First Person

Aurora schools push 3Rs of physical activity

Chris Strater may look like she’s just hopping around the room, patting various body parts and striking different poses while singing a song about somebody named Tony Chestnut and the people he knows: Eileen, Neil, Pat, Bob, Russell and Skip.

PE teacher Chris Strater, right, coaches some Aurora elementary schoolteachers are ways to get more physical movement into their classrooms.

And she and the Aurora schoolteachers prancing around with her are, in fact, getting a good workout. Their blood is pumping, their arms and legs are moving, and they’re clearing their heads to better concentrate on the academic stuff they’ve been absorbing all morning.

But Strater, a physical education teacher at Clyde Miller P-8 in Aurora and EdNews Parent expert, insists the exercise isn’t just about physical activity. It’s also about homophones – words that are pronounced alike, but have different meanings. So having youngsters act out a song about Tony Chestnut (toe, knee, chest, nut) who knows (nose) Eileen (lean to the left) and Neil (kneel) and Pat (pat your shoulder) and Bob (nod your head up and down) and Russell (wiggle your legs) and Skip (skip) teaches language arts while it gets them moving.

“This is my passion,” said Strater, who has a master’s degree in psychology and counseling. “We’ve got to get more movement into the classroom. It’s how kids learn.”

The 25 teachers spent all day with Strater learning various strategies to not only build movement into classroom activities, but to make that movement tie in to the students’ academic objectives. They, in turn, will go back to their respective schools and share what they’ve learned with their colleagues.

3R Project: Relevancy, Rigor, Relationship

The process – known as “Project 3R (Relevancy, Rigor and Relationship of Physical Activity)” – is being funded through a $20,000 two-year grant to Aurora Public Schools from the Colorado Legacy Foundation, a private organization dedicated to helping schools put health and wellness programs into place.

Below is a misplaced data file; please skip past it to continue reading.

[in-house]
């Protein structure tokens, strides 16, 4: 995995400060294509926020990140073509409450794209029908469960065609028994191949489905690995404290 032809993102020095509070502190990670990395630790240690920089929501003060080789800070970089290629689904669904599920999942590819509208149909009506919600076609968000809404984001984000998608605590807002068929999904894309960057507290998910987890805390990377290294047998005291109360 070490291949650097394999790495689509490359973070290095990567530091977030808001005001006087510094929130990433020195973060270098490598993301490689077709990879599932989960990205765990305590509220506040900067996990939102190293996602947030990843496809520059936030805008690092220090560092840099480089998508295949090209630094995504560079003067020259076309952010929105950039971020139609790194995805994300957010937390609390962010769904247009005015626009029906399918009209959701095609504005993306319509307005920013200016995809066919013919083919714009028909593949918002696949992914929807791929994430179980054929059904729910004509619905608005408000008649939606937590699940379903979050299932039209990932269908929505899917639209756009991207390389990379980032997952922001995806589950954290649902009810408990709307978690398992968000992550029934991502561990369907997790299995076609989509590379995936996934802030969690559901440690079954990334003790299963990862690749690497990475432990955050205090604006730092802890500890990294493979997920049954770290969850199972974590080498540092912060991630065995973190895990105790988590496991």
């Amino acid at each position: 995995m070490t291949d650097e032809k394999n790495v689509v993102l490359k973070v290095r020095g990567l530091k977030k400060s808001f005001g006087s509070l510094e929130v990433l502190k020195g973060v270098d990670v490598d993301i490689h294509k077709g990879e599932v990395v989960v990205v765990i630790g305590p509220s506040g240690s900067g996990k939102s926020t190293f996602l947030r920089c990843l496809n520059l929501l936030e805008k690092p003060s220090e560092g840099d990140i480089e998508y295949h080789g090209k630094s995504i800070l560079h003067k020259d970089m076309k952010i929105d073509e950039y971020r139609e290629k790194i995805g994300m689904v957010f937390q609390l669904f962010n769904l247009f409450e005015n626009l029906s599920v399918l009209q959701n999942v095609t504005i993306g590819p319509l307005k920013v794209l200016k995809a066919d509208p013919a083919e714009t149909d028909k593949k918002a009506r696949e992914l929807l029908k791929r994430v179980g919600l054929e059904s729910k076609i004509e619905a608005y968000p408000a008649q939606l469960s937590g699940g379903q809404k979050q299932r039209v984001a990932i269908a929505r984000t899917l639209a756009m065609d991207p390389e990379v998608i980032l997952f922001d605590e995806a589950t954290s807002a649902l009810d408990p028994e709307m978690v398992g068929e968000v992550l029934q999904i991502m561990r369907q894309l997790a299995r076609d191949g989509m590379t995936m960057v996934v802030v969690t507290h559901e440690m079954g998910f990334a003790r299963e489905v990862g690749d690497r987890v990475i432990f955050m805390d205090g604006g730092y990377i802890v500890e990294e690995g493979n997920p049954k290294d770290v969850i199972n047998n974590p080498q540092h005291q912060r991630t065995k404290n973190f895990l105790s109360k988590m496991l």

For more resources for physical activity in the classroom
Learn more about the Tony Chestnut song and its creator, The Learning Station. Learn about the JAM (Just-a-Minute) School program

Spearheading the project is Connie Fenton, healthy schools coordinator for the district, who wrote the grant and recruited the first group of teachers. She confesses that someone else came up with the catchy title – 3R – and that “rigor” may not always be topmost in everyone’s mind. But the other two Rs, “relevancy” and “relationship,” those are totally what this is about.

“We have a huge need to do more ‘brain-gym’ type things,” she said. “This is what makes children learn.”

The original vision was that we would have all the elementary schools in Aurora represented here. That didn’t quite happen,” Fenton said. “But we just got the grant on July 30, so we’ve really been moving. The grant covered the substitute-pay for all these teachers to be out of their classrooms today, and they’ll go back and do more mini-trainings with the other teachers at their schools.”

School district has long list of initiatives

The Aurora school district has been in the forefront among Colorado schools in its efforts to expand health and wellness opportunities for its students and its staff. Among its initiatives in the past couple of years:

  • Opening health clinics at Crawford and Laredo elementary schools, both located in high-poverty neighborhoods.
  • Creating coordinated school health teams
  • Launching the Go, Slow, Whoa! program to encourage students to choose foods more wisely
  • Sponsoring culinary boot camps for school food service workers
  • Adding “Breakfast in the Classroom” programs and bringing salad bars into school lunchrooms
  • Expanding and improving school playgrounds
  • Assessing and tracking third- through 12th-grade students’ fitness levels with the Fitnessgram program

But the district has also faced a number of challenges, not least of which is the limited number of hours in the school day and the need to boost academic seat-time. Just this year, the district became the first in Colorado to eliminate all physical education high school graduation requirements.

Add to that the new state requirements mandating that all Colorado elementary students get a minimum of 150 minutes of physical activity time each week, and schools are left to find creative ways to add activity time to the already-crowded school day.

“APS elementary schools who participate in Project 3R will add minutes of physical activity to the elementary student’s school day without impacting the current allotment of minutes per class,” Fenton said.